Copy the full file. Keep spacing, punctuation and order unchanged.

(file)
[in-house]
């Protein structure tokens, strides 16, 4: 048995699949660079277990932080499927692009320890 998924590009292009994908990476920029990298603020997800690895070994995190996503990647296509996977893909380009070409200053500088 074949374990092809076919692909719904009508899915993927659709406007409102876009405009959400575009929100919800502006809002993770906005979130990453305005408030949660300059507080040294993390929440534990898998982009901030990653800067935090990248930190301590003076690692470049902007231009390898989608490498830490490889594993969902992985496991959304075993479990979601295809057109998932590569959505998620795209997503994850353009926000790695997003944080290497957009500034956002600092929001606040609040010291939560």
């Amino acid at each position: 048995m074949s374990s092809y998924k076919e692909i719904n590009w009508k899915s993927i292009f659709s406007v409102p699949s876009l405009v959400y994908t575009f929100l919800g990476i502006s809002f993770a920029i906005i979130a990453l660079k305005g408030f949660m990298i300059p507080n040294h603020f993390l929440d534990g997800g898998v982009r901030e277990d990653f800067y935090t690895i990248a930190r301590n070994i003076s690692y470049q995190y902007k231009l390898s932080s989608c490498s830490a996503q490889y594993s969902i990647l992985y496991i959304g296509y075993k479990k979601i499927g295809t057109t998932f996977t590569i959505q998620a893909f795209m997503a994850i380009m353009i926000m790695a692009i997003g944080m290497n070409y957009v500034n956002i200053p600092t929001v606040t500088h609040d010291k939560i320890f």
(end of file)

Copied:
[in-house]
């Protein structure tokens, strides 16, 4: 048995699949660079277990932080499927692009320890 998924590009292009994908990476920029990298603020997800690895070994995190996503990647296509996977893909380009070409200053500088 074949374990092809076919692909719904009508899915993927659709406007409102876009405009959400575009929100919800502006809002993770906005979130990453305005408030949660300059507080040294993390929440534990898998982009901030990653800067935090990248930190301590003076690692470049902007231009390898989608490498830490490889594993969902992985496991959304075993479990979601295809057109998932590569959505998620795209997503994850353009926000790695997003944080290497957009500034956002600092929001606040609040010291939560």
């Amino acid at each position: 048995m074949s374990s092809y998924k076919e692909i719904n590009w009508k899915s993927i292009f659709s406007v409102p699949s876009l405009v959400y994908t575009f929100l919800g990476i502006s809002f993770a920029i906005i979130a990453l660079k305005g408030f949660m990298i300059p507080n040294h603020f993390l929440d534990g997800g898998v982009r901030e277990d990653f800067y935090t690895i990248a930190r301590n070994i003076s690692y470049q995190y902007k231009l390898s932080s989608c490498s830490a996503q490889y594993s969902i990647l992985y496991i959304g296509y075993k479990k979601i499927g295809t057109t998932f996977t590569i959505q998620a893909f795209m997503a994850i380009m353009i926000m790695a692009i997003g944080m290497n070409y957009v500034n956002i200053p600092t929001v606040t500088h609040d010291k939560i320890f």